The earth's climate is changing rapidly and entire ecosystems are collapsing. Whether and how we should respond to climate change and species extinction together is highly controversial politically. However, these ecological conflicts are not being fought out among political parties alone in election campaigns and parliamentary debates. In particular, the global social movement "Fridays for Future" of pupils regularly demonstrates for better climate protection and is now recognized by international governmental organizations such as the United Nations as representing the "young generation." Other political activists see themselves as representing the "last generation," while counterparts style themselves as representing a threatened majority society of "neck steak eaters". How are such claims to representation enforced? When are they recognized or rejected? And what conflict dynamics arise from them? These are the questions that the new research group "Ecological Conflicts" led by Dr Vincent August (HU Berlin) and Professor André Brodocz (University of Erfurt) is investigating.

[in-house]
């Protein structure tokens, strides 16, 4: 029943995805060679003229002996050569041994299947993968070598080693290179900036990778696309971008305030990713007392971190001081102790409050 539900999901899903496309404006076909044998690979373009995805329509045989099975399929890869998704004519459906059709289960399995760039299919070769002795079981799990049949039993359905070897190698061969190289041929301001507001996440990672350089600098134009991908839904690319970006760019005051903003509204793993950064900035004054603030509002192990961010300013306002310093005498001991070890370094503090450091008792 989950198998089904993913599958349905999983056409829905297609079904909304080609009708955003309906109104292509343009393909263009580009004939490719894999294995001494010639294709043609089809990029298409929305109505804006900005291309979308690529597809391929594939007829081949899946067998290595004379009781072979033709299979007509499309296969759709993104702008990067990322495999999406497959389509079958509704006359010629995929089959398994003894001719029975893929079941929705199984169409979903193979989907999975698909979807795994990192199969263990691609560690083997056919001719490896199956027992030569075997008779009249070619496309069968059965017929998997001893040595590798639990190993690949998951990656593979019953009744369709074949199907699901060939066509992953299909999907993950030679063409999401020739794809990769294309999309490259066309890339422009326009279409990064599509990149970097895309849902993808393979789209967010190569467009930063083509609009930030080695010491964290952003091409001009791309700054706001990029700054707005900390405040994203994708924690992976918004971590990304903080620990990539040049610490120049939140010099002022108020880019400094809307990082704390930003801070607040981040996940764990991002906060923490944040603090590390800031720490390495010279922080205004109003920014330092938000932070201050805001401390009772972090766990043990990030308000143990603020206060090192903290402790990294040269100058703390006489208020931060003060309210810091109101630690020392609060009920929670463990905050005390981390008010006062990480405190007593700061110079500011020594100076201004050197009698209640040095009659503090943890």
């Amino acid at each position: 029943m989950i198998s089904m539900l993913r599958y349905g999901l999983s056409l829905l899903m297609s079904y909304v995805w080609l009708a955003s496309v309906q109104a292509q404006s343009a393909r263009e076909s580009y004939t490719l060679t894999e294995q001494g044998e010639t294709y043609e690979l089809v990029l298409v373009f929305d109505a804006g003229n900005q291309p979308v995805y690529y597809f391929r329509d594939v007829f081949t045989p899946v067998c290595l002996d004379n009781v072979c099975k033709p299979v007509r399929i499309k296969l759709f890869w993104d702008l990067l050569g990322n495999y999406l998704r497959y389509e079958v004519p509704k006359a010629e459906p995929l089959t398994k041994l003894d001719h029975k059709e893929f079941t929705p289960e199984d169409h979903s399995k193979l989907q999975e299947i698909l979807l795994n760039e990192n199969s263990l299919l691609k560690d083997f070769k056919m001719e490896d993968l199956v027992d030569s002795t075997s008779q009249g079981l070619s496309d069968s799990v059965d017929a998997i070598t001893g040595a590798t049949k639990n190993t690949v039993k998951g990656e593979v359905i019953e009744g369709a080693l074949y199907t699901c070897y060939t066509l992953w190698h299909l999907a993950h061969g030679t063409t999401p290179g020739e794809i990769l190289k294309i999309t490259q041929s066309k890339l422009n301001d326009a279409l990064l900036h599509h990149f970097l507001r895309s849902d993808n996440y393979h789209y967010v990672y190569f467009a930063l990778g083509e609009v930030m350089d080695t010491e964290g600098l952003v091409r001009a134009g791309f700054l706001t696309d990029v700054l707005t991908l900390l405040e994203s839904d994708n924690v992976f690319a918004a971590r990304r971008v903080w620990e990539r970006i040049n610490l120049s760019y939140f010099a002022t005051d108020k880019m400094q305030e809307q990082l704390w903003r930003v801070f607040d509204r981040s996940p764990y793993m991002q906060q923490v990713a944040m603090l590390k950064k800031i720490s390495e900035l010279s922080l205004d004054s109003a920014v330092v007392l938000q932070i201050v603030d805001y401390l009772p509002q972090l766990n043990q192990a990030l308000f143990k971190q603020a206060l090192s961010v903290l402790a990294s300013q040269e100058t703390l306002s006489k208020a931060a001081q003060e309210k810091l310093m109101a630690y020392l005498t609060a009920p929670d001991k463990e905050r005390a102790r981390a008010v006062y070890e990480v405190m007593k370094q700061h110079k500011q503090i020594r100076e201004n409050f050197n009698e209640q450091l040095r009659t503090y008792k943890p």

"We suspect that contours of the coming society are being negotiated in ecological conflicts. The institutional order is being readjusted, social groups are positioning themselves, and in this process very fundamental conflicts are emerging, each with its own dynamics," explains Vincent August. "We want to investigate whether these disputes about political representation reveal new patterns of how we will conduct our political conflicts in the future - even beyond the challenges of climate change," adds André Brodocz. With this goal in mind, the project compares three concrete contemporary conflict events: the disputes over the 'climate ruling' of the German Constitutional Court, the phase-out of lignite-fired power generation with the so-called Coal Commission, and the conflicts over the upcoming world climate conferences.